Medtronic to buy Israeli nutrition data startup Nutrino Health

Deal is Irish med-tech firm’s third announced Israeli acquisition this year, after it bought Mazor Robotics in September for whopping $1.6 billion

Shoshanna Solomon was The Times of Israel's Startups and Business reporter

The Nutrino app works as a virtual personal nutritionist; Metronic Plc said in November 2018 that it will acquire the Tel Aviv based startup Nutrino Health (YouTube screenshot)
The Nutrino app works as a virtual personal nutritionist; Metronic Plc said in November 2018 that it will acquire the Tel Aviv based startup Nutrino Health (YouTube screenshot)

Irish-US firm Medtronic Plc. which in September acquired Israeli medical robotics company Mazor Robotics Ltd. for $1.6 billion, is now acquiring Israel’s Nutrino Health Ltd., a maker of nutrition related data services, analytics, and technologies.

Financial terms of the deal were not released, but the Calcalist financial website estimated the deal at around $100 million, citing one person familiar with the matter.

Tel Aviv based Nutrino, founded in 2011 by Yaron Hadad, Jonathan Lipnik and Eduard Ros, uses artificial intelligence and machine learning to create a virtual nutritionist, that can create a food plan specifically fit to users, based on their dietary needs, their medical profiles, health goals, preferences and lifestyles. The software and mobile apps created by the company also use the user’s location to recommend specific dishes at local restaurants, and suggest recipes for meals at home. The company has raised some $9.9 million to date, according to Start-Up Nation Central, which tracks the industry.

In 2015, Nutrino and IBM announced a new IBM Watson-powered app to provide nutrition recommendations for expectant mothers, while in 2016, the Israeli startup said it set up data partnership with Medtronic, launching a nutrition insights app for diabetics.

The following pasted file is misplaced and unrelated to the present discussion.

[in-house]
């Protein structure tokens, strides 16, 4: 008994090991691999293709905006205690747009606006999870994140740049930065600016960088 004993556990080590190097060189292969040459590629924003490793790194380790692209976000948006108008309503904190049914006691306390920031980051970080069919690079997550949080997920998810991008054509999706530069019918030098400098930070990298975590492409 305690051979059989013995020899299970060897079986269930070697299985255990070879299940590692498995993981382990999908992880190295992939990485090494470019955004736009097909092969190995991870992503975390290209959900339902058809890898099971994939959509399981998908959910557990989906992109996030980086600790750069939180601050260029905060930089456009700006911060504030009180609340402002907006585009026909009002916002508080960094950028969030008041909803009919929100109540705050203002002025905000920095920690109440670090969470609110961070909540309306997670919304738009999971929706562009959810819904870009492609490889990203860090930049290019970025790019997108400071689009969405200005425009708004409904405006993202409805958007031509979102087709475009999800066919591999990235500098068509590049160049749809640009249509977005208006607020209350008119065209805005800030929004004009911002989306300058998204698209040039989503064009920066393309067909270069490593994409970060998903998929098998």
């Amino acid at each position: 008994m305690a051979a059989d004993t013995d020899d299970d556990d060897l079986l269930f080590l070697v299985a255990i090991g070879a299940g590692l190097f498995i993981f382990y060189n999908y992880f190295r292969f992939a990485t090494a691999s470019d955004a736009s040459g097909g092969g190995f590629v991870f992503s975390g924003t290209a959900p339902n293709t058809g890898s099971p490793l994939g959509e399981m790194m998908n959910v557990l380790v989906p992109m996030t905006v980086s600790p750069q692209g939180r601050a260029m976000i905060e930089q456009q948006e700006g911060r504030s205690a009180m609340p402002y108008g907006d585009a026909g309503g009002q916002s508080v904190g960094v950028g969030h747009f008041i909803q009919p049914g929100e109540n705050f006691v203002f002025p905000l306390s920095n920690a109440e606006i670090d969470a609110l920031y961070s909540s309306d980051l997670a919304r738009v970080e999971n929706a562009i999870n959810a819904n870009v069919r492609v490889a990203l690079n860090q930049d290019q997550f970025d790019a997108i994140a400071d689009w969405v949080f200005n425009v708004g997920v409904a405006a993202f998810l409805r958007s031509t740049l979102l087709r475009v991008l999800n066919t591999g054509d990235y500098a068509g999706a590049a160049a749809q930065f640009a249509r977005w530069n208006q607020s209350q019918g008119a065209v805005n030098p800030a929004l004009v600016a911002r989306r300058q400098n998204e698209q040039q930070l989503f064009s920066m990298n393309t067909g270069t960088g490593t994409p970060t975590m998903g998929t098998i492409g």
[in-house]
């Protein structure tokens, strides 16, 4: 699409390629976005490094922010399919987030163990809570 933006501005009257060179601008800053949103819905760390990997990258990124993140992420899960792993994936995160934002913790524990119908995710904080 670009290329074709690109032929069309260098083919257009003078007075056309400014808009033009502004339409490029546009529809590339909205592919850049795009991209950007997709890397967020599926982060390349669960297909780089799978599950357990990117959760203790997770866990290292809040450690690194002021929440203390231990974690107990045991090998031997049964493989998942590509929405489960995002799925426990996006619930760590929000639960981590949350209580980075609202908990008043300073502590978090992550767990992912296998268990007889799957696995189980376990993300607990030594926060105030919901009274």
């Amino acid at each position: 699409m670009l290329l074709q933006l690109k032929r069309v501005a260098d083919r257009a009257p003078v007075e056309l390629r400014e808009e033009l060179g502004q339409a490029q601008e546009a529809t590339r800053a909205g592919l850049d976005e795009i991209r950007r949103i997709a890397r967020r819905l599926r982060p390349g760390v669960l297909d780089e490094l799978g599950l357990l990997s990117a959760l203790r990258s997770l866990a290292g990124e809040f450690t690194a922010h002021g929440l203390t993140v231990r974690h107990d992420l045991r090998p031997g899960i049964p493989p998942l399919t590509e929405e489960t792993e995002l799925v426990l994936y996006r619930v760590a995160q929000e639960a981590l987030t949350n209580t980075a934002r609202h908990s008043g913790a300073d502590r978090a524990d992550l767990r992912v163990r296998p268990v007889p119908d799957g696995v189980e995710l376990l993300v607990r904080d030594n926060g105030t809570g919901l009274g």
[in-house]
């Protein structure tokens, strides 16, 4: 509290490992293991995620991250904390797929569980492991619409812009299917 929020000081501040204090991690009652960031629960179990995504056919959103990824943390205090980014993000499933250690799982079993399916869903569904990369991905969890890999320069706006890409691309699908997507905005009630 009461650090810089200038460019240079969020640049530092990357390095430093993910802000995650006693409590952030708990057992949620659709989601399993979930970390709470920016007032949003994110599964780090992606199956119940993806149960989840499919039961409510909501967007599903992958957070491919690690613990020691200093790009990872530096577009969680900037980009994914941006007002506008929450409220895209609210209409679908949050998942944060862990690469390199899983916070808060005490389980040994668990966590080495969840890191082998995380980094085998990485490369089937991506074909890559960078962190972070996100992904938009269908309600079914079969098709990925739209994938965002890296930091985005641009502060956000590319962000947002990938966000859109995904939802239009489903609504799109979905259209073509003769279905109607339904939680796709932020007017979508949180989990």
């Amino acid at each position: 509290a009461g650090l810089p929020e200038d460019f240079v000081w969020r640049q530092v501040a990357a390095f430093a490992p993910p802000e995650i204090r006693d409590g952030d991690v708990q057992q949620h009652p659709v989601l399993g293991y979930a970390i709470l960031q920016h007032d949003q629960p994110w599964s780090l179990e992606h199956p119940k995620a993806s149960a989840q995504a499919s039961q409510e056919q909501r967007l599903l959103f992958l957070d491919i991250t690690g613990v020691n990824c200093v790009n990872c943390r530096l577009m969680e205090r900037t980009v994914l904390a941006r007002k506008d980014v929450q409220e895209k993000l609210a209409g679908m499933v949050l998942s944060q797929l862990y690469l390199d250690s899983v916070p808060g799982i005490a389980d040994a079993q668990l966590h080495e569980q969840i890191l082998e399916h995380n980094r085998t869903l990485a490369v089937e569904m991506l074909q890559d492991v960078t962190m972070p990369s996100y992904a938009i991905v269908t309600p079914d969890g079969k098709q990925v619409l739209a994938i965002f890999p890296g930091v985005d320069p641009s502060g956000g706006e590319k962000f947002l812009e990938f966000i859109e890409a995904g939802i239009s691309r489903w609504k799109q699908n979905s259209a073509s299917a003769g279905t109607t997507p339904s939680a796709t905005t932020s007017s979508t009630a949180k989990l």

Medtronic’s acquisition will merge Nutrino’s “extensive food analysis infrastructure, nutrition science expertise and artificial intelligence (AI)-driven personalized insights with Medtronic’s technology and future innovations,” in a bid to help people effectively manage their diabetes, the two companies said in a statement on Wednesday.

Illustrative image of a diabetes patient measuring blood sugar levels (Maya23K, iStock by Getty Images)

Another arm of Medtronic is focused on providing new ways to manage diabetes.

“Medtronic will add Nutrino’s comprehensive food database, food analysis system and nutrition-science expertise to its capabilities, upon closing of the transaction,” the statement said. Nutrino has also been developing algorithms to predict glycemic responses to food.

“Bringing Nutrino and their nutrition-related expertise into our organization will give us a substantial differentiator in the diabetes industry and accelerate our progress to help people with diabetes live with greater freedom and better health,” said Hooman Hakami, executive vice president and president of the Diabetes Group at Medtronic. He added that their work together “will make a profound impact on the lives of people with diabetes.”

The acquisition is expected to close by January 25, 2019, subject to conditions.

“Our work in the diabetes space is helping to address the needs of a growing population that needs better tools and guidance,” said Yael Glassman, CEO of Nutrino Health. She said the firm will “now focus completely on the intersection of nutrition and diabetes to help more people be able to better manage their condition.”

Headquartered in Dublin, Ireland, Medtronic, among the world’s largest medical technology companies, with more than 86,000 workers worldwide, has been on the prowl for Israeli firms. In October it acquired Mazor, a maker of surgical robots, and earlier this year, in April, it acquired VisionSense Ltd., a Petach Tikva based firm that brings natural stereoscopic sight to minimally invasive surgery.

Medtronic acquired Netanya based Ventor Technologies Ltd., a maker of transcatheter heart valve technologies for the treatment of aortic valve disease, in 2009 for $325 million.

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